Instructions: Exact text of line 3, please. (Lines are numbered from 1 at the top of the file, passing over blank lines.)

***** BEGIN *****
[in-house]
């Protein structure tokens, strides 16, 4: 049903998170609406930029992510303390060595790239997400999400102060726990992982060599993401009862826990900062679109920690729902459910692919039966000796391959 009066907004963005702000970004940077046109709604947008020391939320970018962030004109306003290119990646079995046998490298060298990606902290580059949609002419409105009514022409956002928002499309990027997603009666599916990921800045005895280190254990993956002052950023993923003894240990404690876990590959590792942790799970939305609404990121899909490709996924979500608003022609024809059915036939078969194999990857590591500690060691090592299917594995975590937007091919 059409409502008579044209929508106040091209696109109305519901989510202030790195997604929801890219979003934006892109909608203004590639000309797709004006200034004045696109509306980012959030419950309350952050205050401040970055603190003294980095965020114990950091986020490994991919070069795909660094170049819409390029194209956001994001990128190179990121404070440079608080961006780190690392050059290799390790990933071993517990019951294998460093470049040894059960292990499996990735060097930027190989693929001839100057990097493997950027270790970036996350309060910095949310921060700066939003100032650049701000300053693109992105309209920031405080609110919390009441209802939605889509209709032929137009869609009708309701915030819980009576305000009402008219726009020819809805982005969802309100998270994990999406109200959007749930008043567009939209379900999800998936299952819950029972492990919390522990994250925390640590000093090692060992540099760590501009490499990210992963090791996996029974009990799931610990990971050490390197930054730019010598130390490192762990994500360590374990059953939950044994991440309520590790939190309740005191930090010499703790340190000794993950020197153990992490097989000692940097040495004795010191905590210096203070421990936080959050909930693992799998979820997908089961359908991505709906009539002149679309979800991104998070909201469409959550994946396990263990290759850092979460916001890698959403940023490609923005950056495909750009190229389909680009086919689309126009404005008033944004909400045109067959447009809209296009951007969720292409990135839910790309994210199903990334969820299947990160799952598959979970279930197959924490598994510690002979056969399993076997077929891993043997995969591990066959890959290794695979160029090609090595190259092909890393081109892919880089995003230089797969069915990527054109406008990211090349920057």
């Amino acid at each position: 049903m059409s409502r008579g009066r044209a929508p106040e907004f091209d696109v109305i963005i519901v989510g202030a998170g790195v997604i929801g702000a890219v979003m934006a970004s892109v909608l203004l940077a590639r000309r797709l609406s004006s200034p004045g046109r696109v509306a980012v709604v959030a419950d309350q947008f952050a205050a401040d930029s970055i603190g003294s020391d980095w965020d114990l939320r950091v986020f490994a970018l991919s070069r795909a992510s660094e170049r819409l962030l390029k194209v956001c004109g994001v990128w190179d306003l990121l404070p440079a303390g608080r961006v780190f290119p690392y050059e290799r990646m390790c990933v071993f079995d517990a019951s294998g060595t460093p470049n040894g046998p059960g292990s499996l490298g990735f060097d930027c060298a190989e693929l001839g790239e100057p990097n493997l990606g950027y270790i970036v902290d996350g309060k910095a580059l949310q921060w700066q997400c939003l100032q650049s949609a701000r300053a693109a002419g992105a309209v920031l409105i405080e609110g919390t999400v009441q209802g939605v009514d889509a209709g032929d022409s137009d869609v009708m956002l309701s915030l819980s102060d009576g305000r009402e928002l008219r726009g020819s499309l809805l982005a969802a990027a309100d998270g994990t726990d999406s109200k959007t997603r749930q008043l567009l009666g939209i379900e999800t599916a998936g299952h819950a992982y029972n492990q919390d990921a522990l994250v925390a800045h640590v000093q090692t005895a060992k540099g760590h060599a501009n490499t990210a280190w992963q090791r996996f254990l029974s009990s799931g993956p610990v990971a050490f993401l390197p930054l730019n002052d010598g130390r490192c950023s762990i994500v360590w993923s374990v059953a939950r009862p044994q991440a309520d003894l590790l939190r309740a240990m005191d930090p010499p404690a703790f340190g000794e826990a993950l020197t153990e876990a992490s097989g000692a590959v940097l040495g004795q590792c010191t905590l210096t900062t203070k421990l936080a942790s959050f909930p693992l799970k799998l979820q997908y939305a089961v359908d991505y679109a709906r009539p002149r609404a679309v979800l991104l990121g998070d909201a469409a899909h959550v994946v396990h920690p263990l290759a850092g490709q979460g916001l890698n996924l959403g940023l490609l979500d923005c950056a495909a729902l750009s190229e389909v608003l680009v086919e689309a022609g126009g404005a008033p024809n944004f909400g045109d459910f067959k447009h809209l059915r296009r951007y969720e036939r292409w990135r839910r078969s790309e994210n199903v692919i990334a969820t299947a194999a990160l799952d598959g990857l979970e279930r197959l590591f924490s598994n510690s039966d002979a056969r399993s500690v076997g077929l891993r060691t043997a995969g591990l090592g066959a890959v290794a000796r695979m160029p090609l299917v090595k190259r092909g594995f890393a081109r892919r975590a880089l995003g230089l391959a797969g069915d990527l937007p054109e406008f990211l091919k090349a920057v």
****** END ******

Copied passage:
């Amino acid at each position: 049903m059409s409502r008579g009066r044209a929508p106040e907004f091209d696109v109305i963005i519901v989510g202030a998170g790195v997604i929801g702000a890219v979003m934006a970004s892109v909608l203004l940077a590639r000309r797709l609406s004006s200034p004045g046109r696109v509306a980012v709604v959030a419950d309350q947008f952050a205050a401040d930029s970055i603190g003294s020391d980095w965020d114990l939320r950091v986020f490994a970018l991919s070069r795909a992510s660094e170049r819409l962030l390029k194209v956001c004109g994001v990128w190179d306003l990121l404070p440079a303390g608080r961006v780190f290119p690392y050059e290799r990646m390790c990933v071993f079995d517990a019951s294998g060595t460093p470049n040894g046998p059960g292990s499996l490298g990735f060097d930027c060298a190989e693929l001839g790239e100057p990097n493997l990606g950027y270790i970036v902290d996350g309060k910095a580059l949310q921060w700066q997400c939003l100032q650049s949609a701000r300053a693109a002419g992105a309209v920031l409105i405080e609110g919390t999400v009441q209802g939605v009514d889509a209709g032929d022409s137009d869609v009708m956002l309701s915030l819980s102060d009576g305000r009402e928002l008219r726009g020819s499309l809805l982005a969802a990027a309100d998270g994990t726990d999406s109200k959007t997603r749930q008043l567009l009666g939209i379900e999800t599916a998936g299952h819950a992982y029972n492990q919390d990921a522990l994250v925390a800045h640590v000093q090692t005895a060992k540099g760590h060599a501009n490499t990210a280190w992963q090791r996996f254990l029974s009990s799931g993956p610990v990971a050490f993401l390197p930054l730019n002052d010598g130390r490192c950023s762990i994500v360590w993923s374990v059953a939950r009862p044994q991440a309520d003894l590790l939190r309740a240990m005191d930090p010499p404690a703790f340190g000794e826990a993950l020197t153990e876990a992490s097989g000692a590959v940097l040495g004795q590792c010191t905590l210096t900062t203070k421990l936080a942790s959050f909930p693992l799970k799998l979820q997908y939305a089961v359908d991505y679109a709906r009539p002149r609404a679309v979800l991104l990121g998070d909201a469409a899909h959550v994946v396990h920690p263990l290759a850092g490709q979460g916001l890698n996924l959403g940023l490609l979500d923005c950056a495909a729902l750009s190229e389909v608003l680009v086919e689309a022609g126009g404005a008033p024809n944004f909400g045109d459910f067959k447009h809209l059915r296009r951007y969720e036939r292409w990135r839910r078969s790309e994210n199903v692919i990334a969820t299947a194999a990160l799952d598959g990857l979970e279930r197959l590591f924490s598994n510690s039966d002979a056969r399993s500690v076997g077929l891993r060691t043997a995969g591990l090592g066959a890959v290794a000796r695979m160029p090609l299917v090595k190259r092909g594995f890393a081109r892919r975590a880089l995003g230089l391959a797969g069915d990527l937007p054109e406008f990211l091919k090349a920057v």